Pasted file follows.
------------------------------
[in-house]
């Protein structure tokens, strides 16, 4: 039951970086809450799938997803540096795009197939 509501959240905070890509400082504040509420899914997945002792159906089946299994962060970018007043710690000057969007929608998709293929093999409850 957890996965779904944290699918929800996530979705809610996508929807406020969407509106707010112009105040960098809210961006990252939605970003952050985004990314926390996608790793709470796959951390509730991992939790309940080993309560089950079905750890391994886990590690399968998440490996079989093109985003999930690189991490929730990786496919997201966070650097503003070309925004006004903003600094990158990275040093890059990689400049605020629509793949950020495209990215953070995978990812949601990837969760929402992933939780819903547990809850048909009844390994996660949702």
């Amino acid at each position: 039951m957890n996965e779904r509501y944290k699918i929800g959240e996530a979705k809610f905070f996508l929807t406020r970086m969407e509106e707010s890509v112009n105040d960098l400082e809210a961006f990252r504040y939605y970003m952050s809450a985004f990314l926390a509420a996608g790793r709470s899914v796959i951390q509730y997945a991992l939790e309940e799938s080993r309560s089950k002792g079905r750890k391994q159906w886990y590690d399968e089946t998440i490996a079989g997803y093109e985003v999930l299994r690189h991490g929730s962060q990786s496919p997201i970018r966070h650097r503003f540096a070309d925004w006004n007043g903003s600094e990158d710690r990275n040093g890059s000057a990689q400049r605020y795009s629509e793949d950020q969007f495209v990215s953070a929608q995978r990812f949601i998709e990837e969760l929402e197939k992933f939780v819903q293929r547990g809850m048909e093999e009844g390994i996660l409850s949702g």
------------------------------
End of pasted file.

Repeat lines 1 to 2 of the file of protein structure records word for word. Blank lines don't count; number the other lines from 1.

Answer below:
[in-house]
């Protein structure tokens, strides 16, 4: 039951970086809450799938997803540096795009197939 509501959240905070890509400082504040509420899914997945002792159906089946299994962060970018007043710690000057969007929608998709293929093999409850 957890996965779904944290699918929800996530979705809610996508929807406020969407509106707010112009105040960098809210961006990252939605970003952050985004990314926390996608790793709470796959951390509730991992939790309940080993309560089950079905750890391994886990590690399968998440490996079989093109985003999930690189991490929730990786496919997201966070650097503003070309925004006004903003600094990158990275040093890059990689400049605020629509793949950020495209990215953070995978990812949601990837969760929402992933939780819903547990809850048909009844390994996660949702």